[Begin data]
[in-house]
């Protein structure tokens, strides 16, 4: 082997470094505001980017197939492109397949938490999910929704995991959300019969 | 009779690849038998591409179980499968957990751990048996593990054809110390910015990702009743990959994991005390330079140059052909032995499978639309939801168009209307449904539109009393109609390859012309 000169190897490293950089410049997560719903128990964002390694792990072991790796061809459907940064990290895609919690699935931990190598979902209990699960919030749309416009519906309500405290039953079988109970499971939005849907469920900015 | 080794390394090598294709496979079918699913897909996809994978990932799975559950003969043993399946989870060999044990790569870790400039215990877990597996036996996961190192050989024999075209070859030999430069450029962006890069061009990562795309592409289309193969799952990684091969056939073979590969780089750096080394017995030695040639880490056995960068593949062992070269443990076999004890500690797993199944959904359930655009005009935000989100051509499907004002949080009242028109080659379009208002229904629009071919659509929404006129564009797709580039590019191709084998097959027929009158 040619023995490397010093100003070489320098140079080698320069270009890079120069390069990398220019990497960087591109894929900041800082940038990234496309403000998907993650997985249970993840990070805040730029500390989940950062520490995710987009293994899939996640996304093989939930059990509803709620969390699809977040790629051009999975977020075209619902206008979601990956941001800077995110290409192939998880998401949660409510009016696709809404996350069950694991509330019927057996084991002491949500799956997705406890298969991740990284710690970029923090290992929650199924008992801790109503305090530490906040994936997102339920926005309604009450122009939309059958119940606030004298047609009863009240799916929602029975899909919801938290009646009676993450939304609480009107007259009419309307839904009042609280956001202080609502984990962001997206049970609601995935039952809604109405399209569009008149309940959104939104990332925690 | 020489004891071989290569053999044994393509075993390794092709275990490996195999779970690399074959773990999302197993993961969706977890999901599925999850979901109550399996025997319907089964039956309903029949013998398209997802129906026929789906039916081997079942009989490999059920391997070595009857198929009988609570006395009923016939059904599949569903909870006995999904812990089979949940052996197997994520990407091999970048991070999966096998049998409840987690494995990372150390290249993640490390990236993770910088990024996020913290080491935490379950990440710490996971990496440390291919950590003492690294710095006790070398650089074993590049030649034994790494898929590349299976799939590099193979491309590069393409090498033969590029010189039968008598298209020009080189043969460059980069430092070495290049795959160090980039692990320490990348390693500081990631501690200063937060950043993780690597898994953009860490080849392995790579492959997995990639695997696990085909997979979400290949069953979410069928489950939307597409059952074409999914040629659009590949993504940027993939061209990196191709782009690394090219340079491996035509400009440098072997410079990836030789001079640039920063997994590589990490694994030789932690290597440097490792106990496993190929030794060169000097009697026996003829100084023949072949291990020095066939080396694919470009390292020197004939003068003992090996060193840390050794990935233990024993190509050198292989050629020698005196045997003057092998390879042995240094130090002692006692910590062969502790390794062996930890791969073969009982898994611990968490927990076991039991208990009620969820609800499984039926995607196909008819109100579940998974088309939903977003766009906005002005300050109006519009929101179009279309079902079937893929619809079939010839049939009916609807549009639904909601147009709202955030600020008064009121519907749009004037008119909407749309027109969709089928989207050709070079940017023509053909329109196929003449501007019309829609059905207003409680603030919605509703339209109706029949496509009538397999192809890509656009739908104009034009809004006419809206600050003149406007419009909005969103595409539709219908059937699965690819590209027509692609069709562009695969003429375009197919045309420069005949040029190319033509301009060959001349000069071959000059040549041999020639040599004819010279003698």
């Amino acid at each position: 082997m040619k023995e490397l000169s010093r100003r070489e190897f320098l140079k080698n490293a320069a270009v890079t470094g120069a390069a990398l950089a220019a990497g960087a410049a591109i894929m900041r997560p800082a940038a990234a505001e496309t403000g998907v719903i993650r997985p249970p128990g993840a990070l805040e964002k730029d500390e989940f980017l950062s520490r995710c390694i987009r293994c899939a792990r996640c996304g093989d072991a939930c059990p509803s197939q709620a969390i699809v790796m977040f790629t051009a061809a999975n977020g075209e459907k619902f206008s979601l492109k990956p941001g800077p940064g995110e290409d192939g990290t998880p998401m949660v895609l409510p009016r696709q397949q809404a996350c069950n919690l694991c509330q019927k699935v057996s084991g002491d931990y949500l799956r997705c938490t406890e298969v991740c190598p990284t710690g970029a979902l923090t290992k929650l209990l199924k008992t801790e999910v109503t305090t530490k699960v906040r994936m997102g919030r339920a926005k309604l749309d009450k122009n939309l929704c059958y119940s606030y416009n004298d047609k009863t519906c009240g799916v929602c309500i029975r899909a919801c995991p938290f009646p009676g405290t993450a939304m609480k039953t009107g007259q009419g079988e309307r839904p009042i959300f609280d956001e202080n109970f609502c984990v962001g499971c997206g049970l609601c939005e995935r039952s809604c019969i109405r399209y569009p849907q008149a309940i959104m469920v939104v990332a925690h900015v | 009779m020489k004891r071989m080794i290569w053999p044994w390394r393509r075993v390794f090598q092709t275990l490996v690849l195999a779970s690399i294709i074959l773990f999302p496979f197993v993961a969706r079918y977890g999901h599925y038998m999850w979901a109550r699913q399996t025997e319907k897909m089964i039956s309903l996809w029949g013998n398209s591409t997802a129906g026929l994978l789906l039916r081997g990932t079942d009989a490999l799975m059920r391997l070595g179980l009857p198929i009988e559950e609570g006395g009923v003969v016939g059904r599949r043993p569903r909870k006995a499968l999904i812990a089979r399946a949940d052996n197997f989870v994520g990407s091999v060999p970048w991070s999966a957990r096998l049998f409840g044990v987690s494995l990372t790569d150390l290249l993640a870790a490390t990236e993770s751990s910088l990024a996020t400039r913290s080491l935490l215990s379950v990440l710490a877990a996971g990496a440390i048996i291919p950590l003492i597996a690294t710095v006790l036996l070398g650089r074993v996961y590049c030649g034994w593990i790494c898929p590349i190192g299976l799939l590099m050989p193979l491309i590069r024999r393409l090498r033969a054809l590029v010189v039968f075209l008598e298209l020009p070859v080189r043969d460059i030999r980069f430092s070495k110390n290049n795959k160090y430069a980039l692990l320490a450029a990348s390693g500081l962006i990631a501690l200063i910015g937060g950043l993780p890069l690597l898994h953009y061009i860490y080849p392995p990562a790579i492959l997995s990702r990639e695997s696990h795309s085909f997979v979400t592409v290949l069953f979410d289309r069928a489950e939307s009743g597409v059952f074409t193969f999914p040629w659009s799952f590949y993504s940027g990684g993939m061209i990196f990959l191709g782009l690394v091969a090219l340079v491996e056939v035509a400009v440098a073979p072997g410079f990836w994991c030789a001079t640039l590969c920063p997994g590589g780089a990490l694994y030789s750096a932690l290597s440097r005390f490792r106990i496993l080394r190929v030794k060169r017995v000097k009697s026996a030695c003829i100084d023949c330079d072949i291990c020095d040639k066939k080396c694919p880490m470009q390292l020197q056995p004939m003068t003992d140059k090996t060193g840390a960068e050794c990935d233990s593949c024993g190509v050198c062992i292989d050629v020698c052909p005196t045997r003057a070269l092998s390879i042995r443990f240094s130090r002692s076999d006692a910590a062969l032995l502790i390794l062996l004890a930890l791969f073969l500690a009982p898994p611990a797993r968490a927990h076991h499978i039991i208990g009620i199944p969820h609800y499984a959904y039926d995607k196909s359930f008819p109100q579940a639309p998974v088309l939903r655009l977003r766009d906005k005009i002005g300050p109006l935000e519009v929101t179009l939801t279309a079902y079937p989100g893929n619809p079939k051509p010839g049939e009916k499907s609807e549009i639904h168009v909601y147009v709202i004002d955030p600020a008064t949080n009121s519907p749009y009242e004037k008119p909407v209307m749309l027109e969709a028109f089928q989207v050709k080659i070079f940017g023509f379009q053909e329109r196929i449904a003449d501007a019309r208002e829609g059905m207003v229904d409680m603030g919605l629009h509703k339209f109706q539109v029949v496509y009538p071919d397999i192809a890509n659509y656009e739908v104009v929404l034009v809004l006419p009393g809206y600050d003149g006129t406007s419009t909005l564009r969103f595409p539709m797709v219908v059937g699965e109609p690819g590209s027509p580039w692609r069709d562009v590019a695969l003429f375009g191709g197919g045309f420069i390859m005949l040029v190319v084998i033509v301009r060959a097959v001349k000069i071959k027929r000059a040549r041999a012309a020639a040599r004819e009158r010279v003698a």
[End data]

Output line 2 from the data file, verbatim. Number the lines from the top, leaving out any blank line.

């Protein structure tokens, strides 16, 4: 082997470094505001980017197939492109397949938490999910929704995991959300019969 | 009779690849038998591409179980499968957990751990048996593990054809110390910015990702009743990959994991005390330079140059052909032995499978639309939801168009209307449904539109009393109609390859012309 000169190897490293950089410049997560719903128990964002390694792990072991790796061809459907940064990290895609919690699935931990190598979902209990699960919030749309416009519906309500405290039953079988109970499971939005849907469920900015 | 080794390394090598294709496979079918699913897909996809994978990932799975559950003969043993399946989870060999044990790569870790400039215990877990597996036996996961190192050989024999075209070859030999430069450029962006890069061009990562795309592409289309193969799952990684091969056939073979590969780089750096080394017995030695040639880490056995960068593949062992070269443990076999004890500690797993199944959904359930655009005009935000989100051509499907004002949080009242028109080659379009208002229904629009071919659509929404006129564009797709580039590019191709084998097959027929009158 040619023995490397010093100003070489320098140079080698320069270009890079120069390069990398220019990497960087591109894929900041800082940038990234496309403000998907993650997985249970993840990070805040730029500390989940950062520490995710987009293994899939996640996304093989939930059990509803709620969390699809977040790629051009999975977020075209619902206008979601990956941001800077995110290409192939998880998401949660409510009016696709809404996350069950694991509330019927057996084991002491949500799956997705406890298969991740990284710690970029923090290992929650199924008992801790109503305090530490906040994936997102339920926005309604009450122009939309059958119940606030004298047609009863009240799916929602029975899909919801938290009646009676993450939304609480009107007259009419309307839904009042609280956001202080609502984990962001997206049970609601995935039952809604109405399209569009008149309940959104939104990332925690 | 020489004891071989290569053999044994393509075993390794092709275990490996195999779970690399074959773990999302197993993961969706977890999901599925999850979901109550399996025997319907089964039956309903029949013998398209997802129906026929789906039916081997079942009989490999059920391997070595009857198929009988609570006395009923016939059904599949569903909870006995999904812990089979949940052996197997994520990407091999970048991070999966096998049998409840987690494995990372150390290249993640490390990236993770910088990024996020913290080491935490379950990440710490996971990496440390291919950590003492690294710095006790070398650089074993590049030649034994790494898929590349299976799939590099193979491309590069393409090498033969590029010189039968008598298209020009080189043969460059980069430092070495290049795959160090980039692990320490990348390693500081990631501690200063937060950043993780690597898994953009860490080849392995790579492959997995990639695997696990085909997979979400290949069953979410069928489950939307597409059952074409999914040629659009590949993504940027993939061209990196191709782009690394090219340079491996035509400009440098072997410079990836030789001079640039920063997994590589990490694994030789932690290597440097490792106990496993190929030794060169000097009697026996003829100084023949072949291990020095066939080396694919470009390292020197004939003068003992090996060193840390050794990935233990024993190509050198292989050629020698005196045997003057092998390879042995240094130090002692006692910590062969502790390794062996930890791969073969009982898994611990968490927990076991039991208990009620969820609800499984039926995607196909008819109100579940998974088309939903977003766009906005002005300050109006519009929101179009279309079902079937893929619809079939010839049939009916609807549009639904909601147009709202955030600020008064009121519907749009004037008119909407749309027109969709089928989207050709070079940017023509053909329109196929003449501007019309829609059905207003409680603030919605509703339209109706029949496509009538397999192809890509656009739908104009034009809004006419809206600050003149406007419009909005969103595409539709219908059937699965690819590209027509692609069709562009695969003429375009197919045309420069005949040029190319033509301009060959001349000069071959000059040549041999020639040599004819010279003698």